Because we need someone who can design and organise digitalisation projects in a professional manner.
When it comes to the building industry, no one asks why architects are needed. This almost amuses me. Everyone can see that designing buildings is a job for specialists. The same applies to industrial design; everyone just accepts that the design of good products is a profession in itself. Digitalisation and software are probably the most complex technologies that human beings have so far come up with. Shouldn’t you need someone for this or at least offer them specialised training?
No, on the contrary. The situation is already complex due to the multitude of development roles and the difficulty of keeping an overview of all these. The overlapping competencies among these roles and the resulting free-for-all are what usually waste so much money and energy these days.
If anything, the digital designer’s task here is to simplify things and pool the various competences that are currently distributed over many roles. In particular, the digital designer should take a creative leading role and specialise in all design-related matters for both customers and developers.
Let’s return to the example of the building industry. When it comes to designing your house, the architect is a specialist in all questions related to its design. At the same time, they also coordinate all subsequent works for you to ensure you end up with a house that meets your expectations. The digital designer should do the same job in digitalisation projects.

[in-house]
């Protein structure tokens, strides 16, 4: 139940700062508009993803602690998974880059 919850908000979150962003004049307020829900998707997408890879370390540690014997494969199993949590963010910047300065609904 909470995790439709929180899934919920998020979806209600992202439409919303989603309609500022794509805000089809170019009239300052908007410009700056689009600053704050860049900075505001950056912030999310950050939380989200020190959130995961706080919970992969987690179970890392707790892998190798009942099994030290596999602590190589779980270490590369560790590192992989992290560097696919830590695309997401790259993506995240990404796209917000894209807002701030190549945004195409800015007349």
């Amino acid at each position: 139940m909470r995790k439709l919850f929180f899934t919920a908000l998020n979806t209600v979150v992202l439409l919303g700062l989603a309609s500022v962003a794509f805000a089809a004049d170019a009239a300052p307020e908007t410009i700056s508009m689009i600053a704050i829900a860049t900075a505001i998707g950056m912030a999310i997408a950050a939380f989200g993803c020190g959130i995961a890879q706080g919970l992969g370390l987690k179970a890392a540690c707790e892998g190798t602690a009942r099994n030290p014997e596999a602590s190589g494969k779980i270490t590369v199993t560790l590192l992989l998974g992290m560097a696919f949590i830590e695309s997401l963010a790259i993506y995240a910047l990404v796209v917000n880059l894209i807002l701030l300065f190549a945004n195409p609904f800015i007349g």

Only in a roundabout way – that’s the problem.
Some study programmes contain certain elements. Sometimes they tend to be more technical and sometimes they focus more on design aspects. As things stand at the moment, you need to pick up the rest yourself through experience, from books or by taking part in training courses. Something has to be done about this. Digital design must be established as a recognised specialist field and profession, just like architecture and industrial design. Digitalisation can then reach its full potential.